This interdisciplinary edited collection brings together scholars, activists, and policy makers to build consensus around what a connected society means for Canada. The collection offers insight on the state of citizenship in a digital context in Canada and proposes a research and policy agenda for the way forward.
Part I examines the current landscape of digital civic participation and highlights some of the missing voices required to ensure an inclusive digital society. Part II explores the relationship between citizens and their political and democratic institutions, from government service delivery to academic and citizen engagement in policy making. Part III addresses key legal frameworks that need to be discussed and redesigned to allow for the building and strengthening of an inclusive society and democratic institutions.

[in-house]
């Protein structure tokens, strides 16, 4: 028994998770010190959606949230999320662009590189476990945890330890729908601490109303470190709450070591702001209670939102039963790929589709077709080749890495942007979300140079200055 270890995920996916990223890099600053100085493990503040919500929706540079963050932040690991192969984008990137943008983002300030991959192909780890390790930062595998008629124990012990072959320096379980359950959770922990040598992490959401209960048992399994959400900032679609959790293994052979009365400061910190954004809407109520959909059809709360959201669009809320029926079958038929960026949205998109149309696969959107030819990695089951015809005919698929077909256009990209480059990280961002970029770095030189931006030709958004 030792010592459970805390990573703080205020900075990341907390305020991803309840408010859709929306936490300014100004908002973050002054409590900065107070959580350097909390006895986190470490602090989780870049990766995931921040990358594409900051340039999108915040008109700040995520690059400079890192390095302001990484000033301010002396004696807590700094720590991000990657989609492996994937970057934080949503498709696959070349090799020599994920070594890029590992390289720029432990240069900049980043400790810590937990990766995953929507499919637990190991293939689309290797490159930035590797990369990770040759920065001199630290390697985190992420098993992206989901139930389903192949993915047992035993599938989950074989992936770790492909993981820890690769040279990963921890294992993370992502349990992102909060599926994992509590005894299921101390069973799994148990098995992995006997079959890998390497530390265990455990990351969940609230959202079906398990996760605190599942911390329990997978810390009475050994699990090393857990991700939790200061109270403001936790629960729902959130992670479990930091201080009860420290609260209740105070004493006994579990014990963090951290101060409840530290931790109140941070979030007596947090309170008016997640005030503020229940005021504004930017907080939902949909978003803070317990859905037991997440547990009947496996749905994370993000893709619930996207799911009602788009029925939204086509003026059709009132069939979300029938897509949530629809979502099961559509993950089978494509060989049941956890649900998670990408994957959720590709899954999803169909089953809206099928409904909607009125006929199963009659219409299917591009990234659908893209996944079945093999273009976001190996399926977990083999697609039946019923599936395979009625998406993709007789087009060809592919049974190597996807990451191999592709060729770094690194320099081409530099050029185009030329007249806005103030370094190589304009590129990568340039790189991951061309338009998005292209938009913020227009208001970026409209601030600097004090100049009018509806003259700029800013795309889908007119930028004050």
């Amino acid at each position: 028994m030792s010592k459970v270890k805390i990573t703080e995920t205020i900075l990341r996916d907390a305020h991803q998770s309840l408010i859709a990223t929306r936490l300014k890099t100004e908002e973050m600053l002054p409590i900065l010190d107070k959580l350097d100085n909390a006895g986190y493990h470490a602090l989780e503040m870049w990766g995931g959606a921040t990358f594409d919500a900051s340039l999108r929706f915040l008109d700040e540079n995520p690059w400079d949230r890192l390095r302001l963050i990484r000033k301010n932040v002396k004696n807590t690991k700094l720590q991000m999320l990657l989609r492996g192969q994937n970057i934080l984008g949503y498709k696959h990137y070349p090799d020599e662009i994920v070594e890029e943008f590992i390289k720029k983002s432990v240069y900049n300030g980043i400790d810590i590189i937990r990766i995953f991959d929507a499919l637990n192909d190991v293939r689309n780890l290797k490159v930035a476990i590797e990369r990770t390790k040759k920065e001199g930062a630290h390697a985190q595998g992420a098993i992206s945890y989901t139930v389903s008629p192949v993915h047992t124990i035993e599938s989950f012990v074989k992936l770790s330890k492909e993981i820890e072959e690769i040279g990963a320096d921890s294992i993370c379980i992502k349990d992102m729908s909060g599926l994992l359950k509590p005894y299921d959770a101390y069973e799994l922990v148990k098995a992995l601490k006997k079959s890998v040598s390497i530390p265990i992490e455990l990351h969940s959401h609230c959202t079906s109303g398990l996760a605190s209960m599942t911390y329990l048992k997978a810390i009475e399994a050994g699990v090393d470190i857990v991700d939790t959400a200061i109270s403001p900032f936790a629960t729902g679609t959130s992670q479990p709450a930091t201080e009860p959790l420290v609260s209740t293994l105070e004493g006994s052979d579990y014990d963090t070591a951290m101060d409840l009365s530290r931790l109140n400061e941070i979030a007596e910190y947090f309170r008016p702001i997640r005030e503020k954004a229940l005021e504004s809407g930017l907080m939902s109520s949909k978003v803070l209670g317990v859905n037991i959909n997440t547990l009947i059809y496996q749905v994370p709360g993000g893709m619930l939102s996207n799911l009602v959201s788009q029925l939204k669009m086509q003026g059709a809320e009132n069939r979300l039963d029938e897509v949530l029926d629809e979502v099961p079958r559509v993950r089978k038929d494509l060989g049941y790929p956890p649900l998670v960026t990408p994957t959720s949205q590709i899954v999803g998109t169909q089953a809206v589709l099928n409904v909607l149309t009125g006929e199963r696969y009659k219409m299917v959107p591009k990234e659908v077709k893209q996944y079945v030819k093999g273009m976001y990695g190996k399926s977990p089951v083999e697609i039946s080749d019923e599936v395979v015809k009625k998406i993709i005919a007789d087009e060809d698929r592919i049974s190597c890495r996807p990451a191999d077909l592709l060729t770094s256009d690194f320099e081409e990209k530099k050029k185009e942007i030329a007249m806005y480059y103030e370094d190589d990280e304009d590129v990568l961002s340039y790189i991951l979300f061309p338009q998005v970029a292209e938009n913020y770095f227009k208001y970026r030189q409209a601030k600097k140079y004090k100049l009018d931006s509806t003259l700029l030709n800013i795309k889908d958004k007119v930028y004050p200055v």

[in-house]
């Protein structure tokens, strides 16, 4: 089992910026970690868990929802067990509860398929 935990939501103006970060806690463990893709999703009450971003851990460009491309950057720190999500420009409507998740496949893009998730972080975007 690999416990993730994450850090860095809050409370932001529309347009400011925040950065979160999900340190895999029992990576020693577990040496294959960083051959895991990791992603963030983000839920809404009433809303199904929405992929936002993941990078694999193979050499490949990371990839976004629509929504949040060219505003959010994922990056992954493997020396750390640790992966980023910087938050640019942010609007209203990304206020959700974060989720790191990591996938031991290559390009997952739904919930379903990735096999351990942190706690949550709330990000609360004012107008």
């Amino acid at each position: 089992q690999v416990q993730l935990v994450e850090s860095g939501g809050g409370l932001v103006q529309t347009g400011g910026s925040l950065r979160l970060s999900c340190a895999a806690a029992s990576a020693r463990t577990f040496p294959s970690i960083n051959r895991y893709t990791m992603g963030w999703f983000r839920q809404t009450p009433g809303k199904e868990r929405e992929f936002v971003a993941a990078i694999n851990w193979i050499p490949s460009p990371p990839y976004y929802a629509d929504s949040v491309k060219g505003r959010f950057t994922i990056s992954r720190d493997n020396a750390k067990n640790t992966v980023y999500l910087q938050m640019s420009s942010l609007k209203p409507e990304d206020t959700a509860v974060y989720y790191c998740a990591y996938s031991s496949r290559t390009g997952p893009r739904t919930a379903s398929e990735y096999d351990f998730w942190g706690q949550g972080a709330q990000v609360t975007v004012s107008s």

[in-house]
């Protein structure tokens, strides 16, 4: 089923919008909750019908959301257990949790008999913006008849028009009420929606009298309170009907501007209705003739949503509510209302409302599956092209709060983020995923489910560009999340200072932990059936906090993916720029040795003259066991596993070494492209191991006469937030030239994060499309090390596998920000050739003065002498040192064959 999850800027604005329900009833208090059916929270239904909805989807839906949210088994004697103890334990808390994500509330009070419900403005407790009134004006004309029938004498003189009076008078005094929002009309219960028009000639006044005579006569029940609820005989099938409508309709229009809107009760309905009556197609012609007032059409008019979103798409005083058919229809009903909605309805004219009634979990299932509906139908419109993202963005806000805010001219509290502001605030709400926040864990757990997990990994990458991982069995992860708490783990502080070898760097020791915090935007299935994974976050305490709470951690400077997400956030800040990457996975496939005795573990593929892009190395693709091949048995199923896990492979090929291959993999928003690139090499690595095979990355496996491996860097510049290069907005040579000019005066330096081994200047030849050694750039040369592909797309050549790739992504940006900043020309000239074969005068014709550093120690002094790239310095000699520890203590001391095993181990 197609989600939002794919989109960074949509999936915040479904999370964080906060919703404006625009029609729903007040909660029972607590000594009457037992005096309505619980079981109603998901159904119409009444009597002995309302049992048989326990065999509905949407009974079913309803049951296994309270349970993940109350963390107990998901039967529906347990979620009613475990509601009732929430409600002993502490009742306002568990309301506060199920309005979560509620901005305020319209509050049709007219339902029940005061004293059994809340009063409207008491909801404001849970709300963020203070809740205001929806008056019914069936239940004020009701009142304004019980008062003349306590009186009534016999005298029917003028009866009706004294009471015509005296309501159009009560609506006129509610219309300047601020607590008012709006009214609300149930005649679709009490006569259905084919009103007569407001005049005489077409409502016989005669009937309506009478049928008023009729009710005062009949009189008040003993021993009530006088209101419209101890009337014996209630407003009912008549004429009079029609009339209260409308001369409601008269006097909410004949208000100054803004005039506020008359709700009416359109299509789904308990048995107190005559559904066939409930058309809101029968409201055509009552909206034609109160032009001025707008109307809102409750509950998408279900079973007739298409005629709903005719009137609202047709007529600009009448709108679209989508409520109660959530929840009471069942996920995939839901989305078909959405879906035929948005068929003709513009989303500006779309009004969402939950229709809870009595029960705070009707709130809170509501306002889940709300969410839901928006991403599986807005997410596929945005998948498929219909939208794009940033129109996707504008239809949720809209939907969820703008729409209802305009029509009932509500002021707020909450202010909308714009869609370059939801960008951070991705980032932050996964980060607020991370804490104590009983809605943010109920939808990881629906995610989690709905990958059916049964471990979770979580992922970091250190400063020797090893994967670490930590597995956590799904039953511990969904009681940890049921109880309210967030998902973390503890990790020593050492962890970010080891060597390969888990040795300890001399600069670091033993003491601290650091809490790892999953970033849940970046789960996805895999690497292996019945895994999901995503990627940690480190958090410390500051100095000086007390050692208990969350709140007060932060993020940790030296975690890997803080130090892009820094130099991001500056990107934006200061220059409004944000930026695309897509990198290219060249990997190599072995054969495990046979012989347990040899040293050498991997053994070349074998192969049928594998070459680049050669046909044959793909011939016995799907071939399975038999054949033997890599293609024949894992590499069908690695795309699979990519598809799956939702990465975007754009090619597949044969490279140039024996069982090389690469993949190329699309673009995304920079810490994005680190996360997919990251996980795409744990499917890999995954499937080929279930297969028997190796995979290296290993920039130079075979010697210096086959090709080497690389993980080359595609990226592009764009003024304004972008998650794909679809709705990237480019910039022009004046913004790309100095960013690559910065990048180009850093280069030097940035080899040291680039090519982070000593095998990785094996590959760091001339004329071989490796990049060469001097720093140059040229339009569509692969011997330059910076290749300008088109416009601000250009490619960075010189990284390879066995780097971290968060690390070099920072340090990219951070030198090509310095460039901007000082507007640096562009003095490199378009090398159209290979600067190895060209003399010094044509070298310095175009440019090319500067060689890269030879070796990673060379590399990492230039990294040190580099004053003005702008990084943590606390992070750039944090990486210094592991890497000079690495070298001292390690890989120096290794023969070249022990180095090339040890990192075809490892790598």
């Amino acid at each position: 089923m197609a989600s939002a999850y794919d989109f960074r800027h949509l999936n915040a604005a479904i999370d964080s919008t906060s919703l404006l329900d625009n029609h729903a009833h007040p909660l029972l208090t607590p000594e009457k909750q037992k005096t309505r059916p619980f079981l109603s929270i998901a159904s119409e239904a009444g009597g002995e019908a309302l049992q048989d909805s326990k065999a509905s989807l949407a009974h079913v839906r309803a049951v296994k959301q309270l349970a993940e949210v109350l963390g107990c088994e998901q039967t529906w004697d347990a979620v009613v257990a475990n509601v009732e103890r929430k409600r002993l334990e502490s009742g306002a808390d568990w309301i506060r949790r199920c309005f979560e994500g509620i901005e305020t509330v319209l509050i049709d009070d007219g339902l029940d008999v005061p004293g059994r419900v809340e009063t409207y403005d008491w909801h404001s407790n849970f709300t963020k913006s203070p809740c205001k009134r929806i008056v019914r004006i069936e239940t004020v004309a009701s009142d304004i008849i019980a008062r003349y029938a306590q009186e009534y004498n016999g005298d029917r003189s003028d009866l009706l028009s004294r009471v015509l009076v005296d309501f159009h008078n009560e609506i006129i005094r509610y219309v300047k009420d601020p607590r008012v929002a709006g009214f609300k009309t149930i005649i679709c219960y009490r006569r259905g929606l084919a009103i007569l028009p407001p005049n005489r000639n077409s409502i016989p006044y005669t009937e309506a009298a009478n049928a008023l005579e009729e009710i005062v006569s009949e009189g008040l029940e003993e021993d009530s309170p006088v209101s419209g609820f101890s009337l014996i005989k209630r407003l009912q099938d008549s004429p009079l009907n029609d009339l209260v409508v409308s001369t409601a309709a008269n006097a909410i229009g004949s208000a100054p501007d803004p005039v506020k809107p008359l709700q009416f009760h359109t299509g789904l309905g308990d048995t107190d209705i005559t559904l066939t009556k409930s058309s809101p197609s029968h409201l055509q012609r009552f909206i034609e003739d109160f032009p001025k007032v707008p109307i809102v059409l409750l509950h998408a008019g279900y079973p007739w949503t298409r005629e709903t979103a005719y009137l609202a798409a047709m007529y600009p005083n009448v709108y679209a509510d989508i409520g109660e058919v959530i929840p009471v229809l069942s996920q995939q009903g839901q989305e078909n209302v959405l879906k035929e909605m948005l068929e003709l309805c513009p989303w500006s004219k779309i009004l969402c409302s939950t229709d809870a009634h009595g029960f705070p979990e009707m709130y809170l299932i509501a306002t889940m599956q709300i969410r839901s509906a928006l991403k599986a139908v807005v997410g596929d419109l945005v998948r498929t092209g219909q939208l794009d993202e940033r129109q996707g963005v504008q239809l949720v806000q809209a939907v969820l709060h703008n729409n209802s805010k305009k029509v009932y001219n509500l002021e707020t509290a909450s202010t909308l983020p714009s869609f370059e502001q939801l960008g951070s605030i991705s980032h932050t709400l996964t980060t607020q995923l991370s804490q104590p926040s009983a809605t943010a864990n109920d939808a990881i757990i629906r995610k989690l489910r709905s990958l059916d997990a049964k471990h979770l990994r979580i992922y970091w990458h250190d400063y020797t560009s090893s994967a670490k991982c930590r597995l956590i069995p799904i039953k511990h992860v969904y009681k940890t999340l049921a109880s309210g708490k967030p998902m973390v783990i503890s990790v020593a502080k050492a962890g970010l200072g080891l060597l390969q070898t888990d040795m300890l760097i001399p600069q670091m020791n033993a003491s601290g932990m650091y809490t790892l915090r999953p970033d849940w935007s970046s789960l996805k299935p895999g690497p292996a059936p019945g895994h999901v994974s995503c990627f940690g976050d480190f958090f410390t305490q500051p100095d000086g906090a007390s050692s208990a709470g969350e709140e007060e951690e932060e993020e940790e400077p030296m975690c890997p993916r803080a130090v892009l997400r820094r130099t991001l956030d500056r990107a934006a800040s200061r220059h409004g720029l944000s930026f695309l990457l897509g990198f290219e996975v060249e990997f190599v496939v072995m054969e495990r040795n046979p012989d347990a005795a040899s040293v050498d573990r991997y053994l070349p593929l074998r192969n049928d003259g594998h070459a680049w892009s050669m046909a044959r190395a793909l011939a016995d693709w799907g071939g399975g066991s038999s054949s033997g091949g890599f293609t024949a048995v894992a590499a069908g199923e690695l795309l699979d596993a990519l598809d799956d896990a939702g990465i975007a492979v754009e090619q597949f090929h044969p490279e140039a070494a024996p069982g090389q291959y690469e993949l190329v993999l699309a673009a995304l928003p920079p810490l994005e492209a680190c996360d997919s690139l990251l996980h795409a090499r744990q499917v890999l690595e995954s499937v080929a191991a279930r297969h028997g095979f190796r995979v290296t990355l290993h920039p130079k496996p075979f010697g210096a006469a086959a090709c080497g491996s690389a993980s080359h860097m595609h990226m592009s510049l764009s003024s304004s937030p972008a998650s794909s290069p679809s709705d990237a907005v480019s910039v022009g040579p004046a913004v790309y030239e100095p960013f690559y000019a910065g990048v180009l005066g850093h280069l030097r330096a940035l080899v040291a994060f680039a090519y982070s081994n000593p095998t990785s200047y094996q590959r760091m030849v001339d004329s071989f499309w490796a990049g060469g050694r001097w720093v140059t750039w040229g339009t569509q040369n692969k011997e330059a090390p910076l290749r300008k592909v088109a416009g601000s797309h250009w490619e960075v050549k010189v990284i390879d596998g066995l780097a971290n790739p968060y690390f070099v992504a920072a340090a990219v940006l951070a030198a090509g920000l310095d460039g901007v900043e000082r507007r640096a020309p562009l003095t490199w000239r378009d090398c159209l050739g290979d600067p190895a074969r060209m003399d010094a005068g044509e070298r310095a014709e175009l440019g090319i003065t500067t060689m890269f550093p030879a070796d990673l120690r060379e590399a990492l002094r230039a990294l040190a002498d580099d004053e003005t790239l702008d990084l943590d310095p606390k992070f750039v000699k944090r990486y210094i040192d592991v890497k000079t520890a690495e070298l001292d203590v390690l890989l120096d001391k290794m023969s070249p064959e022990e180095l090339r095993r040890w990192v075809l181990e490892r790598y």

This is a foundational resource for policy makers, students, and researchers interested in understanding citizenship in a digital context in Canada.